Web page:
Almost every science fiction story or movie involves self-driving cars. This technology is now a reality, with “autonomous vehicles” proven safe and legalized in many states. But beyond simply freeing up time, self-driving cars have enormous implications for business.
Of course, the automotive industry will be impacted. Self-driving cars only increase the attractiveness of ZipCar and other car-sharing services (UT Arlington has “Connect by Hertz,” a similar car-sharing service on campus). Previously, these services suffered because when a customer needed a car they needed to get themselves to where the car was. But with self-driving cars, the car can come to you. This will greatly increase the attractiveness of car-sharing services, and might even reduce the demand for cars overall.
Beyond the automotive industry, self-driving cars will have enormous implications for other areas of business. For example, when cars can park themselves, and come when you call them (think Batman calling the Batmobile), the need for convenient and close-by parking will reduce. Real estate and economic development will be significantly changed.
Other things to consider with this new technology are changes to the way auto insurance policies are written and enforced, how traffic and fuel is regulated for these driverless vehicles, and consumer culture of ownership versus renting. When considering consumer behavior, will the product be slow to catch on, with early adopters and experts first and gradually adopted by mass consumers, or will there be some economic, convenience or status incentive to make the product desirable by all consumers?
These are the issues being discussed and researched in the College of Business at UT Arlington. Marketing associate professor Zhiyong Yang, Ph.D., recently published a paper in the “Journal of Marketing” that explores consumer adoption of new products, and the independent and interdependent influences that affect the adoption of innovation. His findings demonstrate that new product adoption is driven by the perceived fit between the product’s newness level and the optimal level of distinctiveness sought by consumers.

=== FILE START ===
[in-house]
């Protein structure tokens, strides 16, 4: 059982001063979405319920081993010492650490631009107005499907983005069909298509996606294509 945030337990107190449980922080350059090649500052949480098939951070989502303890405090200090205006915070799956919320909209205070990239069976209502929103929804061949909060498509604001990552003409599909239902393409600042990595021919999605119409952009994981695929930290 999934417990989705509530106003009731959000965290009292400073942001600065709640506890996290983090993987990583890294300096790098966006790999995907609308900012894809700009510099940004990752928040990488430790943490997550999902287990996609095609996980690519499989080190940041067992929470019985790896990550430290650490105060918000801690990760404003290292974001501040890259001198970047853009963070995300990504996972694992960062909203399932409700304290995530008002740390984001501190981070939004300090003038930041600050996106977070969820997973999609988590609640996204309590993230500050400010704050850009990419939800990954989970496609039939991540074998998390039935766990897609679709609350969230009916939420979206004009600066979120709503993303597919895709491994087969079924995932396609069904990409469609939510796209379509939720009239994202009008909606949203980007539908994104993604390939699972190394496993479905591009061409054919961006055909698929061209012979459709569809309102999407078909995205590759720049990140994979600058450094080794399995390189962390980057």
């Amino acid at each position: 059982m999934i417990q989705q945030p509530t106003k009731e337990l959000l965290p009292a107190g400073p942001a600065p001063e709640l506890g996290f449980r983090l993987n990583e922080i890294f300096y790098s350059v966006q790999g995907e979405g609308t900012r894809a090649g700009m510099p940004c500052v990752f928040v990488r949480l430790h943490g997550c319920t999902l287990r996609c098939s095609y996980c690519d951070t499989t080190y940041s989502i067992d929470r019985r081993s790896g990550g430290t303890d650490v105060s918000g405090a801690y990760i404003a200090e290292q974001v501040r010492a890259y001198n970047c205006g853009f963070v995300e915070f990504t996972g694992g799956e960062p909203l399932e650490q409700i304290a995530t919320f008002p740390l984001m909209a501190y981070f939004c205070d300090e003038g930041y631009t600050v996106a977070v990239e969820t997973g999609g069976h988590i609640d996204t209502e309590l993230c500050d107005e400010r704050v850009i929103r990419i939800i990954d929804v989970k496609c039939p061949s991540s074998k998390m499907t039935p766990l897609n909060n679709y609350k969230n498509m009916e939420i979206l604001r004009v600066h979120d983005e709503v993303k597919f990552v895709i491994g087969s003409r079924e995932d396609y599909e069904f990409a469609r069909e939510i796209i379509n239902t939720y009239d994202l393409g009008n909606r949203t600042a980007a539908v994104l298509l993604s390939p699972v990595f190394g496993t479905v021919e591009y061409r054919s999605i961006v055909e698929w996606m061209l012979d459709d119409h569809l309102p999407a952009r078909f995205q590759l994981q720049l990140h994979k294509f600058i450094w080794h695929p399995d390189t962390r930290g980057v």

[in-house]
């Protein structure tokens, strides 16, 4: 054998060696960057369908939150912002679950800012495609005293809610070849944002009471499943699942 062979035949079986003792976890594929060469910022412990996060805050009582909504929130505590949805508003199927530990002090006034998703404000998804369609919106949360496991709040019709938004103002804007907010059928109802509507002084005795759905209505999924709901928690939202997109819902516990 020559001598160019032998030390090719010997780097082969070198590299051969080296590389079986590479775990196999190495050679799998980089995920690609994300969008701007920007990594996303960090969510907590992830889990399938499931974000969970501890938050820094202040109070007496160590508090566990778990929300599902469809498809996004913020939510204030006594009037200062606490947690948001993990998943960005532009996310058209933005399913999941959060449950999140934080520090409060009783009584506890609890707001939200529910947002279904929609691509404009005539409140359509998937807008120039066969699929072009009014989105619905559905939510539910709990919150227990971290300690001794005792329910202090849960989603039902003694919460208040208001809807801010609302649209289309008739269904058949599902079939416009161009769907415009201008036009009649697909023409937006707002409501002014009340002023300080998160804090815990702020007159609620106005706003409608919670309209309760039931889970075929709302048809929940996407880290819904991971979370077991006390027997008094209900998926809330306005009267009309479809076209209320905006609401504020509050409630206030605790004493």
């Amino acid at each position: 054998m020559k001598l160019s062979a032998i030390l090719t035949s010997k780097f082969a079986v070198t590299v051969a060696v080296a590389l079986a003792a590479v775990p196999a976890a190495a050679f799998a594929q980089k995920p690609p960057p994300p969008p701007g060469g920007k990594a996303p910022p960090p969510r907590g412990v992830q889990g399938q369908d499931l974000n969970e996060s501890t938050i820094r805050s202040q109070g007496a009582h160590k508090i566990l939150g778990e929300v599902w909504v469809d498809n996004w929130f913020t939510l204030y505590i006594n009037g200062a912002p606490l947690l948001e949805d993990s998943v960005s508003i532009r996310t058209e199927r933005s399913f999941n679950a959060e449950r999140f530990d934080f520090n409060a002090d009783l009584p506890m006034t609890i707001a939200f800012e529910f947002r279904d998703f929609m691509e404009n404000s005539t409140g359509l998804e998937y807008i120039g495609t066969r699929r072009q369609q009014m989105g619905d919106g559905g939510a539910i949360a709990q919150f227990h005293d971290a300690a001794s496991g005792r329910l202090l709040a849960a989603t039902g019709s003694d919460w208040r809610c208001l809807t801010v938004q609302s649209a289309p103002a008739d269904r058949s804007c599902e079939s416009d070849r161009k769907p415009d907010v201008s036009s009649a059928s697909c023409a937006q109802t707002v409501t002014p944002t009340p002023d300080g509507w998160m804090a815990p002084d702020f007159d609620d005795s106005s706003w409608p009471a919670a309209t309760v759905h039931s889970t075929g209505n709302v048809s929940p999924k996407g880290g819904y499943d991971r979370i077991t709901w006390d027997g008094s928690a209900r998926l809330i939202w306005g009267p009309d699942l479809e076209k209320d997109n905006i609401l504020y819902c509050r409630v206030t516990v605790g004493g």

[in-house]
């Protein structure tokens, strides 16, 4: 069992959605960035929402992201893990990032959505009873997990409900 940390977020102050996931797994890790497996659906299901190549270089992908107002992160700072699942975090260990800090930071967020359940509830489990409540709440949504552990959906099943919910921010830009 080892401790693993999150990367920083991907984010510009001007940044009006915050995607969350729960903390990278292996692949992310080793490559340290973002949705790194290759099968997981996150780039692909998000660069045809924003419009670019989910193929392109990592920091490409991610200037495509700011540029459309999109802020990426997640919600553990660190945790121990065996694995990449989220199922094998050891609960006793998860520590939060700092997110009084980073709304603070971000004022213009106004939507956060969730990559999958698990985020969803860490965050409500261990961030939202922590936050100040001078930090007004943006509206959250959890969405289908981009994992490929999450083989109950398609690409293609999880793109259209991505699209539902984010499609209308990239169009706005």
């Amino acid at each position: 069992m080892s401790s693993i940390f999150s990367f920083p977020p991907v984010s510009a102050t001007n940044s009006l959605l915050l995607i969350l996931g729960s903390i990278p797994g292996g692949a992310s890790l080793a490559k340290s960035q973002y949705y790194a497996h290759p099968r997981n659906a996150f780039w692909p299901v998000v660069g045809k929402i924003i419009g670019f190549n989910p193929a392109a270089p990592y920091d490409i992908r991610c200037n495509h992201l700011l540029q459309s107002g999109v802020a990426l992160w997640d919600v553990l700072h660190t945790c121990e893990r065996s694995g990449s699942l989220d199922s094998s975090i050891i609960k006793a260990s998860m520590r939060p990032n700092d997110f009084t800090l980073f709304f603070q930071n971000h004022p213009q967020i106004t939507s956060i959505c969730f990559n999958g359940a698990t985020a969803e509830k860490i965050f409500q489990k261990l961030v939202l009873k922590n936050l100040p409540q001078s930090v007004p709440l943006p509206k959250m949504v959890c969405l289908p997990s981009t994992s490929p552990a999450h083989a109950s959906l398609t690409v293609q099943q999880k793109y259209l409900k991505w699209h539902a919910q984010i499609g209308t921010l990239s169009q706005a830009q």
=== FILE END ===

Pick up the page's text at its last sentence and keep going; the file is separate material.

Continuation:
“Transportation and real estate go hand in hand,” says Steve Isbell, lecturer in the Finance and Real Estate Department. “As for how real estate has been impacted by the automobile in general, one need only track suburban development alongside the popularity of the automobile. Beyond that, the interstate highway system also played a major role in real estate development.”
Economics Professor Roger Meiners notes that driverless cars will mean greater productivity, as people can read, send text messages, and complete multiple tasks while riding. The vehicles will also be a boon for elderly people who will have increased mobility to go shopping, go to the doctor, and visit family and friends. “Driverless cars hold multiple promises,” he says. “There will be fewer injuries and deaths from accidents, as almost all are caused by human error. That will mean lower insurance premiums for auto insurance, less repair work and, more importantly, fewer trips to the emergency room.”
Meiners also states that shared cars should become much more common with the advent of driverless cars, as they can be called to come when needed. “Cars are costly and sit unused the vast majority of the time (while declining in value). Driverless cars can go around and pick up many people during the day, making the use of taxis and mass transit less attractive with such door-to-door service available.”
He predicts that the landscape will change significantly because fewer total vehicles will be needed, lessening the need as well for road expansions and parking lots. It’s possible that people who live in urban areas will not own cars, and instead use a shared driverless vehicle when they need to go somewhere.
What other aspects of business will be touched by new technology such as self-driving cars? How will your industry adapt to and integrate these technologies? I welcome your comments and feedback below!
“With Autopilot in Slow Traffic, Mercedes Steps Toward Driverless Cars” by Dorothee Tschampa
“Self-Driving Cars for Testing Are Supported by U.S.” By Claire Cain Miller and Matthew L. Wald
“At High Speed, on the Road to a Driverless Future” By John Markoff
“Student’s self-driving car tech wins Intel science fair” by John Roach
Driverless Car HQ